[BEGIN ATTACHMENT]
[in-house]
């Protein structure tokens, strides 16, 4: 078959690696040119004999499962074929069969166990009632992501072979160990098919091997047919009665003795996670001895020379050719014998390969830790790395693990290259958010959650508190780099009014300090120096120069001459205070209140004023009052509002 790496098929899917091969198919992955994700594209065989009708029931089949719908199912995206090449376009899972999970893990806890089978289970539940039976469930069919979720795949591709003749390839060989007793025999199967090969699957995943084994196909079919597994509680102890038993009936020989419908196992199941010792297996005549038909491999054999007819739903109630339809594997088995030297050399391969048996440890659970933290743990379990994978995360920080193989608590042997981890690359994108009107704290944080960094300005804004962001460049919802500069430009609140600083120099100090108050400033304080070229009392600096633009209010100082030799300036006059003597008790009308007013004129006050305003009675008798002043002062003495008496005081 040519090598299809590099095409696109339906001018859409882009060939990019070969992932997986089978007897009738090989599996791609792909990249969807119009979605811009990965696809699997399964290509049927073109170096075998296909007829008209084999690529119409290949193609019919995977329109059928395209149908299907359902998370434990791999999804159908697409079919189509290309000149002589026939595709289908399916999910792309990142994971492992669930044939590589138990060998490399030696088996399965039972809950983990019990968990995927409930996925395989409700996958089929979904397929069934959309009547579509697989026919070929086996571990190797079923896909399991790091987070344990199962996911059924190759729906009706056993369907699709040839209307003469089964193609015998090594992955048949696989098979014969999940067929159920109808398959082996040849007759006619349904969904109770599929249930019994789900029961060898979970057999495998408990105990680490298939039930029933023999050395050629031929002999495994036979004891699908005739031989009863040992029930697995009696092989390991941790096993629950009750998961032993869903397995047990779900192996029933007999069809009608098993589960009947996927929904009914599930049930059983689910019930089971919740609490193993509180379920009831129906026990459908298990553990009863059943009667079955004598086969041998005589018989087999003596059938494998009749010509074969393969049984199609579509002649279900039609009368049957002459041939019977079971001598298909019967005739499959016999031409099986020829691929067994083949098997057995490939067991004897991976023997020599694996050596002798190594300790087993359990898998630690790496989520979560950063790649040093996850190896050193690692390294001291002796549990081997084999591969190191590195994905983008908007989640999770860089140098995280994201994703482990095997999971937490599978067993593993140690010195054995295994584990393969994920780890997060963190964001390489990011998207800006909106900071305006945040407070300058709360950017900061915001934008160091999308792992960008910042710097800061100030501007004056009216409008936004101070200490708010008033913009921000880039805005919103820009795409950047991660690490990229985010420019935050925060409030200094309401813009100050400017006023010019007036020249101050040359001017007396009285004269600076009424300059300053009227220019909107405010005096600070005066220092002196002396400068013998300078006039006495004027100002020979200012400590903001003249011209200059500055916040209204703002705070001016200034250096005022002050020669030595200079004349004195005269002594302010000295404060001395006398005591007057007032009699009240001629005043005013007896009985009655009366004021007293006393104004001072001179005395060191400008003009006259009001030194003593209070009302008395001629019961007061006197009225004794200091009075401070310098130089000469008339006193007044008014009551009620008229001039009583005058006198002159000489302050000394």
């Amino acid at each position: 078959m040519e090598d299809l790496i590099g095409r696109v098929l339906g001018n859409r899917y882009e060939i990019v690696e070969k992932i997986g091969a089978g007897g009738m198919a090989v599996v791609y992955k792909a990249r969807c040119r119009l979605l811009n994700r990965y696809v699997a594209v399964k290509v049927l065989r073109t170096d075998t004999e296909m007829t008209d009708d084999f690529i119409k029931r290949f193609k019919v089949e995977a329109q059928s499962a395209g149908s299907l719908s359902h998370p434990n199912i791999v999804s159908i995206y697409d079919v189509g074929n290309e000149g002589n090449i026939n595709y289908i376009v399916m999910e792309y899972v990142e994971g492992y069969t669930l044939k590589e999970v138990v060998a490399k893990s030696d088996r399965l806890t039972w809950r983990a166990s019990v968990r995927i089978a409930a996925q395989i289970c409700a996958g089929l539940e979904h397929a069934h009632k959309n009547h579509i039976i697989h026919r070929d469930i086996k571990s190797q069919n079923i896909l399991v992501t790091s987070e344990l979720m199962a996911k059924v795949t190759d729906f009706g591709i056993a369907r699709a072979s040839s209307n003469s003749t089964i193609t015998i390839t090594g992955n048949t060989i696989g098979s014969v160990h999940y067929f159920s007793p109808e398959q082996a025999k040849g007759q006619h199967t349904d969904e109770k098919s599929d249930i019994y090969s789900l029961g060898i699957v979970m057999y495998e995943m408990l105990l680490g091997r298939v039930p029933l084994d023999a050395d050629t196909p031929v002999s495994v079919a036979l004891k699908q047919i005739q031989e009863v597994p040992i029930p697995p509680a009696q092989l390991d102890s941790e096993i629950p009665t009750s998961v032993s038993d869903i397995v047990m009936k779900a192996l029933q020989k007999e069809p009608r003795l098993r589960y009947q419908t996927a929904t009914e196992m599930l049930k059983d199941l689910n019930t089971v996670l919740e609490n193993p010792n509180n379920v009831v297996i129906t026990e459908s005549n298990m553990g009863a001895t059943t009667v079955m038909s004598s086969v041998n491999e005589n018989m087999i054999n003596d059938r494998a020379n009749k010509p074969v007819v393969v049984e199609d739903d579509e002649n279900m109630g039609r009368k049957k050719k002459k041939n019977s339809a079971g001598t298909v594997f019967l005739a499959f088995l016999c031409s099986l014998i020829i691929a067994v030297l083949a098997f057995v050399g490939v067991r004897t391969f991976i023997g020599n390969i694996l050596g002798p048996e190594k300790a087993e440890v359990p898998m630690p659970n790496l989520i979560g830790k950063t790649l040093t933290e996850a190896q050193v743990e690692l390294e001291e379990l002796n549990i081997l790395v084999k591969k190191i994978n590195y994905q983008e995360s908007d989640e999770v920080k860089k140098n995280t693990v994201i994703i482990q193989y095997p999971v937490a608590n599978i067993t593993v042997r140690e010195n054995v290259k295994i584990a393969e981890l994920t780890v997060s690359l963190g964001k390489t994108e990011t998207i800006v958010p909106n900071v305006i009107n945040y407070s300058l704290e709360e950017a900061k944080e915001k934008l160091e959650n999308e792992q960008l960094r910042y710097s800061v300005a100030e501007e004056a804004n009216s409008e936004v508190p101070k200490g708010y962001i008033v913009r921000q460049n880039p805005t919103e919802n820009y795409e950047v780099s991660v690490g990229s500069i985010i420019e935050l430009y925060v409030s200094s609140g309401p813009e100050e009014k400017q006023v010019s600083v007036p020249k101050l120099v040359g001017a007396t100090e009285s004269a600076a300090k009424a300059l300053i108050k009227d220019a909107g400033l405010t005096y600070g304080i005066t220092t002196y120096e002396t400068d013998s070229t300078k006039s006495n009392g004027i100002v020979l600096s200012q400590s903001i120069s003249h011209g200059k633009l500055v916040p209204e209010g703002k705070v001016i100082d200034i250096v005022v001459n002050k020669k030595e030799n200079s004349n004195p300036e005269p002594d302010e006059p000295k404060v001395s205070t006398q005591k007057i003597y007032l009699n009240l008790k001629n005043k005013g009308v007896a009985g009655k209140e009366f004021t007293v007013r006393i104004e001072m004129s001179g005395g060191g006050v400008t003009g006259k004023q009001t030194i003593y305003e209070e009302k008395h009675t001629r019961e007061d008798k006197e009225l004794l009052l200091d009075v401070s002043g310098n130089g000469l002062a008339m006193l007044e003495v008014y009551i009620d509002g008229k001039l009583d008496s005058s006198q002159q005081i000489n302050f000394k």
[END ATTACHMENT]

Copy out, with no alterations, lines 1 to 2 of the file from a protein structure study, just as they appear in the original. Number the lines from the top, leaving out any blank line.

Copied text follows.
[in-house]
């Protein structure tokens, strides 16, 4: 078959690696040119004999499962074929069969166990009632992501072979160990098919091997047919009665003795996670001895020379050719014998390969830790790395693990290259958010959650508190780099009014300090120096120069001459205070209140004023009052509002 790496098929899917091969198919992955994700594209065989009708029931089949719908199912995206090449376009899972999970893990806890089978289970539940039976469930069919979720795949591709003749390839060989007793025999199967090969699957995943084994196909079919597994509680102890038993009936020989419908196992199941010792297996005549038909491999054999007819739903109630339809594997088995030297050399391969048996440890659970933290743990379990994978995360920080193989608590042997981890690359994108009107704290944080960094300005804004962001460049919802500069430009609140600083120099100090108050400033304080070229009392600096633009209010100082030799300036006059003597008790009308007013004129006050305003009675008798002043002062003495008496005081 040519090598299809590099095409696109339906001018859409882009060939990019070969992932997986089978007897009738090989599996791609792909990249969807119009979605811009990965696809699997399964290509049927073109170096075998296909007829008209084999690529119409290949193609019919995977329109059928395209149908299907359902998370434990791999999804159908697409079919189509290309000149002589026939595709289908399916999910792309990142994971492992669930044939590589138990060998490399030696088996399965039972809950983990019990968990995927409930996925395989409700996958089929979904397929069934959309009547579509697989026919070929086996571990190797079923896909399991790091987070344990199962996911059924190759729906009706056993369907699709040839209307003469089964193609015998090594992955048949696989098979014969999940067929159920109808398959082996040849007759006619349904969904109770599929249930019994789900029961060898979970057999495998408990105990680490298939039930029933023999050395050629031929002999495994036979004891699908005739031989009863040992029930697995009696092989390991941790096993629950009750998961032993869903397995047990779900192996029933007999069809009608098993589960009947996927929904009914599930049930059983689910019930089971919740609490193993509180379920009831129906026990459908298990553990009863059943009667079955004598086969041998005589018989087999003596059938494998009749010509074969393969049984199609579509002649279900039609009368049957002459041939019977079971001598298909019967005739499959016999031409099986020829691929067994083949098997057995490939067991004897991976023997020599694996050596002798190594300790087993359990898998630690790496989520979560950063790649040093996850190896050193690692390294001291002796549990081997084999591969190191590195994905983008908007989640999770860089140098995280994201994703482990095997999971937490599978067993593993140690010195054995295994584990393969994920780890997060963190964001390489990011998207800006909106900071305006945040407070300058709360950017900061915001934008160091999308792992960008910042710097800061100030501007004056009216409008936004101070200490708010008033913009921000880039805005919103820009795409950047991660690490990229985010420019935050925060409030200094309401813009100050400017006023010019007036020249101050040359001017007396009285004269600076009424300059300053009227220019909107405010005096600070005066220092002196002396400068013998300078006039006495004027100002020979200012400590903001003249011209200059500055916040209204703002705070001016200034250096005022002050020669030595200079004349004195005269002594302010000295404060001395006398005591007057007032009699009240001629005043005013007896009985009655009366004021007293006393104004001072001179005395060191400008003009006259009001030194003593209070009302008395001629019961007061006197009225004794200091009075401070310098130089000469008339006193007044008014009551009620008229001039009583005058006198002159000489302050000394």